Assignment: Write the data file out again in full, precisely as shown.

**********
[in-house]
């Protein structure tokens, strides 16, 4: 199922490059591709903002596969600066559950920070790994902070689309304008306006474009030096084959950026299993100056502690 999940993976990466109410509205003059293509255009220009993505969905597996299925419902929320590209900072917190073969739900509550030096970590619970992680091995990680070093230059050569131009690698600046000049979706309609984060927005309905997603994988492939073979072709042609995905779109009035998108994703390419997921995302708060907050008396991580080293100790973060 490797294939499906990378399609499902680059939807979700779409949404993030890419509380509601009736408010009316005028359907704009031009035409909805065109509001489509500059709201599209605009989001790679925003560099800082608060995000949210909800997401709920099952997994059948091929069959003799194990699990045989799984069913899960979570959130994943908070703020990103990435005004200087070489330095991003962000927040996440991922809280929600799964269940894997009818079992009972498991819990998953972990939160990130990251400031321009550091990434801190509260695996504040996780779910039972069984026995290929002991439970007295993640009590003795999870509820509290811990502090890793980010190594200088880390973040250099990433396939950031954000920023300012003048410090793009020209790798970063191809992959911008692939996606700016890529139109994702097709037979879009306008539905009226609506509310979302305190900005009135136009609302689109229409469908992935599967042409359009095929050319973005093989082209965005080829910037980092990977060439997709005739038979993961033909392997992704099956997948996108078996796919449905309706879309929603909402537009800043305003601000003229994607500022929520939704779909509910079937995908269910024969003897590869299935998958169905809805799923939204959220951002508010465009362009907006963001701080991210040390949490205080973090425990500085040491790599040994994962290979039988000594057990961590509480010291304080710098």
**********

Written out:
[in-house]
């Protein structure tokens, strides 16, 4: 199922490059591709903002596969600066559950920070790994902070689309304008306006474009030096084959950026299993100056502690 999940993976990466109410509205003059293509255009220009993505969905597996299925419902929320590209900072917190073969739900509550030096970590619970992680091995990680070093230059050569131009690698600046000049979706309609984060927005309905997603994988492939073979072709042609995905779109009035998108994703390419997921995302708060907050008396991580080293100790973060 490797294939499906990378399609499902680059939807979700779409949404993030890419509380509601009736408010009316005028359907704009031009035409909805065109509001489509500059709201599209605009989001790679925003560099800082608060995000949210909800997401709920099952997994059948091929069959003799194990699990045989799984069913899960979570959130994943908070703020990103990435005004200087070489330095991003962000927040996440991922809280929600799964269940894997009818079992009972498991819990998953972990939160990130990251400031321009550091990434801190509260695996504040996780779910039972069984026995290929002991439970007295993640009590003795999870509820509290811990502090890793980010190594200088880390973040250099990433396939950031954000920023300012003048410090793009020209790798970063191809992959911008692939996606700016890529139109994702097709037979879009306008539905009226609506509310979302305190900005009135136009609302689109229409469908992935599967042409359009095929050319973005093989082209965005080829910037980092990977060439997709005739038979993961033909392997992704099956997948996108078996796919449905309706879309929603909402537009800043305003601000003229994607500022929520939704779909509910079937995908269910024969003897590869299935998958169905809805799923939204959220951002508010465009362009907006963001701080991210040390949490205080973090425990500085040491790599040994994962290979039988000594057990961590509480010291304080710098």